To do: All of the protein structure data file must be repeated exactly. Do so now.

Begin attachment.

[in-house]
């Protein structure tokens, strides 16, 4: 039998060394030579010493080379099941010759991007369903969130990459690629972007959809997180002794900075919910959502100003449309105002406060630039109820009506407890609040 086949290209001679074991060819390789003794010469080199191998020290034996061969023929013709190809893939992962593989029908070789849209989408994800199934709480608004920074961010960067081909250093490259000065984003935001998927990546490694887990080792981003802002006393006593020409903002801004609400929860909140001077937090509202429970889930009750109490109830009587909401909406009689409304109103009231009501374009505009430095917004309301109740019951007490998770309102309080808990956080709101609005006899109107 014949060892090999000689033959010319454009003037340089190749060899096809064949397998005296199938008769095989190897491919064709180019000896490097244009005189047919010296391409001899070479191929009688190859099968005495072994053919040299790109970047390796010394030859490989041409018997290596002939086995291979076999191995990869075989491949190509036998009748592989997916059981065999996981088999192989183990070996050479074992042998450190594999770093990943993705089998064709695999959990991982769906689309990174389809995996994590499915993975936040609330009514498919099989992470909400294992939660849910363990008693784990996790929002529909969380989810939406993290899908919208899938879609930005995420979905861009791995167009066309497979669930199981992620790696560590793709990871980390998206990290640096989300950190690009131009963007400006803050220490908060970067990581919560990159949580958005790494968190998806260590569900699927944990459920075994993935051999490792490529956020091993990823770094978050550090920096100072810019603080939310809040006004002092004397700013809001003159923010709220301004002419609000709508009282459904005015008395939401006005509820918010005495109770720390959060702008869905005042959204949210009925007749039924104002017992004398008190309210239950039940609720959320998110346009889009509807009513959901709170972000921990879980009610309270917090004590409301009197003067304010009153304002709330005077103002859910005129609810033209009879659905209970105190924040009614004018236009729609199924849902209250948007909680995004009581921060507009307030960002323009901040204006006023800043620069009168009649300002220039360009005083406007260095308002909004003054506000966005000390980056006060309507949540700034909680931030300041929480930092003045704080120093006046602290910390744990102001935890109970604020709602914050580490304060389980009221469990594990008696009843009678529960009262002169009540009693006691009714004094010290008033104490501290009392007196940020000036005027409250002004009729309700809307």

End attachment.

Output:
[in-house]
């Protein structure tokens, strides 16, 4: 039998060394030579010493080379099941010759991007369903969130990459690629972007959809997180002794900075919910959502100003449309105002406060630039109820009506407890609040 086949290209001679074991060819390789003794010469080199191998020290034996061969023929013709190809893939992962593989029908070789849209989408994800199934709480608004920074961010960067081909250093490259000065984003935001998927990546490694887990080792981003802002006393006593020409903002801004609400929860909140001077937090509202429970889930009750109490109830009587909401909406009689409304109103009231009501374009505009430095917004309301109740019951007490998770309102309080808990956080709101609005006899109107 014949060892090999000689033959010319454009003037340089190749060899096809064949397998005296199938008769095989190897491919064709180019000896490097244009005189047919010296391409001899070479191929009688190859099968005495072994053919040299790109970047390796010394030859490989041409018997290596002939086995291979076999191995990869075989491949190509036998009748592989997916059981065999996981088999192989183990070996050479074992042998450190594999770093990943993705089998064709695999959990991982769906689309990174389809995996994590499915993975936040609330009514498919099989992470909400294992939660849910363990008693784990996790929002529909969380989810939406993290899908919208899938879609930005995420979905861009791995167009066309497979669930199981992620790696560590793709990871980390998206990290640096989300950190690009131009963007400006803050220490908060970067990581919560990159949580958005790494968190998806260590569900699927944990459920075994993935051999490792490529956020091993990823770094978050550090920096100072810019603080939310809040006004002092004397700013809001003159923010709220301004002419609000709508009282459904005015008395939401006005509820918010005495109770720390959060702008869905005042959204949210009925007749039924104002017992004398008190309210239950039940609720959320998110346009889009509807009513959901709170972000921990879980009610309270917090004590409301009197003067304010009153304002709330005077103002859910005129609810033209009879659905209970105190924040009614004018236009729609199924849902209250948007909680995004009581921060507009307030960002323009901040204006006023800043620069009168009649300002220039360009005083406007260095308002909004003054506000966005000390980056006060309507949540700034909680931030300041929480930092003045704080120093006046602290910390744990102001935890109970604020709602914050580490304060389980009221469990594990008696009843009678529960009262002169009540009693006691009714004094010290008033104490501290009392007196940020000036005027409250002004009729309700809307």